السلطات البرازيلية سلمت أكبر ممول لحزب الله الإرهابي اسعد أحمد بركات إلى البراغواي/Hezbollah Operative Assad Ahmad Barakat Extradited to Paraguay

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Hezbollah Operative Assad Ahmad Barakat Extradited to Paraguay
Emanuele Ottolenghi/FDD/July 23/2020
السلطات البرازيلية سلمت أكبر ممول لحزب الله الإرهابي اسعد أحمد بركات إلى البراغواي

Brazilian authorities extradited Hezbollah financier Assad Ahmad Barakat to Paraguay on Friday, dealing a key blow to the terrorist group. Barakat, now awaiting trial, belongs to a powerful Lebanese Shiite family affiliated with Hezbollah and, until his arrest in Brazil in 2018, served as the terrorist group’s leader in the Tri-Border Area of Argentina, Brazil, and Paraguay (TBA).

Barakat, along with his three brothers, has a lengthy history of raising funds for Hezbollah in the TBA via illicit means. As far back as 2004, the United States sanctioned Barakat for using “every financial crime in the book, including his businesses, to generate funding” for Hezbollah, Juan Zarate, the deputy assistant secretary for the U.S. Treasury Department’s Office for Terrorist Financing and Financial Crimes, said at the time. “From counterfeiting to extortion,” Zarate continued, this Hezbollah “sympathizer committed financial crimes and utilized front companies to underwrite terror.”

One of Barakat’s brothers, Sheikh Akram Assad Barakat, formerly held a prominent position within the cultural affairs department of the Shura Council, Hezbollah’s top decision-making body, and is now in charge of a Hezbollah-affiliated cultural organization in Lebanon. Two other brothers, Hamze and Hatem, participated in illicit financial activities on Hezbollah’s behalf in Latin America. Washington sanctioned Hamze and Hatem in 2006 for providing “financial and logistical support” to Hezbollah.

Assad Ahmad Barakat was arrested in Brazil in 2003 and extradited to Paraguay for tax evasion, where he served a six-year prison sentence. Hatem was arrested for fraud in Brazil in 2013 but was released shortly thereafter. Despite their run-ins with local justice, the Barakats continued to conduct their business in the TBA unimpeded. According to publicly available data from Brazil’s tax authorities, Assad Ahmad Barakat is currently a business partner in two companies in the Brazilian border city of Foz do Iguaçu, one of them with his brother Hamze, who is a partner in five other companies.

On July 13, 2018, Argentina’s Financial Intelligence Unit (FIU) froze the assets of 14 Lebanese residents of the TBA who were part of a criminal organization linked to Hezbollah and associated with the Barakat clan. The network had transferred large quantities of cash to Puerto Iguazu, on the Argentinian side of the TBA, laundering the money through a local casino located just yards past Argentinian customs at the border crossing. The FIU action spurred a process that led, one year later, to Argentina’s decision to list Hezbollah as a terrorist organization – a decision followed in short order by Paraguay, in August 2019.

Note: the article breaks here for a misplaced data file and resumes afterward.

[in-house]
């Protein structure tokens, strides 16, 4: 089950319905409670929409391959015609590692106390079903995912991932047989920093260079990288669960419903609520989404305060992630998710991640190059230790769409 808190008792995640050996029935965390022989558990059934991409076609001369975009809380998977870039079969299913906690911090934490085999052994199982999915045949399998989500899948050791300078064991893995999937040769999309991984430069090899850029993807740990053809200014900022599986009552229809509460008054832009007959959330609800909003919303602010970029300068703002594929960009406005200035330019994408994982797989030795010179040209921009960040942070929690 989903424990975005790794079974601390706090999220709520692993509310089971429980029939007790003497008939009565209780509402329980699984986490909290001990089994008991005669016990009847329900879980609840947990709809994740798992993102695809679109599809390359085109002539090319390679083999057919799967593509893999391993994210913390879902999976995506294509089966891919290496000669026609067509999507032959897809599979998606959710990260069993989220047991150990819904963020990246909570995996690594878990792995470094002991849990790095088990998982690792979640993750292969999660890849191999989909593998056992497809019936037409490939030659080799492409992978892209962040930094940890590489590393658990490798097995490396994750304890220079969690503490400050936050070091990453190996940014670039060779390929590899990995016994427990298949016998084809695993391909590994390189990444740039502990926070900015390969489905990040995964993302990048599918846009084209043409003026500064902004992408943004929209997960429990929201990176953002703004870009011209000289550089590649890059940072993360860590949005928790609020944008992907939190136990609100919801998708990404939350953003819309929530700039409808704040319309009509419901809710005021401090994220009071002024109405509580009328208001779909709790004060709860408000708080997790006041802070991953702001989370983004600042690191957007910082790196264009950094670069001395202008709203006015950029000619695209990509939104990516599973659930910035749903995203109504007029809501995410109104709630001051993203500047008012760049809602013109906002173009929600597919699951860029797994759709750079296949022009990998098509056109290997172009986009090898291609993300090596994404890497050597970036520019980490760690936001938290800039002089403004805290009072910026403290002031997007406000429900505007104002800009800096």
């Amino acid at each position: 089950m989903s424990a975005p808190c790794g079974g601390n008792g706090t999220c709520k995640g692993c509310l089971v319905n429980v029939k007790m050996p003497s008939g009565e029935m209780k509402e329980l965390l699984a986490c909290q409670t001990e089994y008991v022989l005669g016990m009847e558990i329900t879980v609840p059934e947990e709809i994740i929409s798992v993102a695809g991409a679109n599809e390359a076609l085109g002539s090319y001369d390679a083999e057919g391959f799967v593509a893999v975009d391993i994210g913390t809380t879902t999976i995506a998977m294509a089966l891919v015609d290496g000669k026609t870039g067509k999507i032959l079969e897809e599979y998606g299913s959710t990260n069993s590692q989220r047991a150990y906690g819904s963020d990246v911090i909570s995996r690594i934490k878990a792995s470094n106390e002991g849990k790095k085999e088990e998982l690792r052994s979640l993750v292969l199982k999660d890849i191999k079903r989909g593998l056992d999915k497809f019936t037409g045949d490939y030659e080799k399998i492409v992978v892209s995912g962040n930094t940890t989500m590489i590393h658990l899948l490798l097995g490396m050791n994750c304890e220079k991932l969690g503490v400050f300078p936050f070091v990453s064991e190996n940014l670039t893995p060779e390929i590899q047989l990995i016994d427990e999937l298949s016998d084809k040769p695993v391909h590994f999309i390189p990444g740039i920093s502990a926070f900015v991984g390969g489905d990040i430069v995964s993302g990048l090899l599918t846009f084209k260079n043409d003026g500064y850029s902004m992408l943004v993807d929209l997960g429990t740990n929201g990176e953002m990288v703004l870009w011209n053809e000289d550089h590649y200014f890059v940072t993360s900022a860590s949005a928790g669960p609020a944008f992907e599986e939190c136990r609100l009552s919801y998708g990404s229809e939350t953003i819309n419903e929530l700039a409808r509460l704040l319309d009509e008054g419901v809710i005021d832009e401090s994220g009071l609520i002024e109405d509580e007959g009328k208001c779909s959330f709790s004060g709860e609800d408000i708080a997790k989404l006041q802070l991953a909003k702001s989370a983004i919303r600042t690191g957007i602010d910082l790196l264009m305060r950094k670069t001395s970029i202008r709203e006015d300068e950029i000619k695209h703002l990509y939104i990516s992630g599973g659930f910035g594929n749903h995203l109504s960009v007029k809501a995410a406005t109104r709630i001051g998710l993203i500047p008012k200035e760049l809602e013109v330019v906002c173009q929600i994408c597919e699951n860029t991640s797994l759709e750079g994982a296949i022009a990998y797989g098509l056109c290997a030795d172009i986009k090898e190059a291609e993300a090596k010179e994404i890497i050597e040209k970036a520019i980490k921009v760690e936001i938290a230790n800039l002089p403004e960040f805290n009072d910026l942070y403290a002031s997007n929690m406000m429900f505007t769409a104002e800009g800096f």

Concurrently, Paraguayan prosecutors ordered Assad Ahmad Barakat’s arrest in August 2018, shortly after the country’s president, Mario Abdo Benitez, ordered an investigation into his illicit acquisition of a Paraguayan passport in April of the same year. Paraguay’s action led to Barakat’s arrest by Brazilian authorities. Paraguayan authorities had revoked his citizenship, but to no avail; he was able to obtain forged documents, thanks to widespread corruption.

Local sources indicate that this time, the outcome of his trial will be different. Given that Paraguay’s Supreme Court already stripped Barakat of his Paraguayan citizenship, and that he is being tried for acquiring a forged passport, the Paraguayan authorities will likely expel him, leaving him no option but to return to Lebanon.

Nevertheless, local authorities and the U.S. intelligence community should remain vigilant. Hezbollah’s presence in the TBA remains significant, and the terrorist group has likely already chosen a replacement for Barakat. Only sustained pressure through prosecution and sanctions can put a dent in the illicit financial networks that continue to operate in the TBA.

Emanuele Ottolenghi is a senior fellow at the Foundation for Defense of Democracies (FDD), where he also contributes to FDD’s Center on Economic and Financial Power (CEFP). For more analysis from Emanuele and CEFP, please subscribe HERE. Follow Emanuele on Twitter @eottolenghi. Follow FDD on Twitter @FDD and @FDD_CEFP. FDD is a Washington, DC-based, nonpartisan research institute focusing on national security and foreign policy.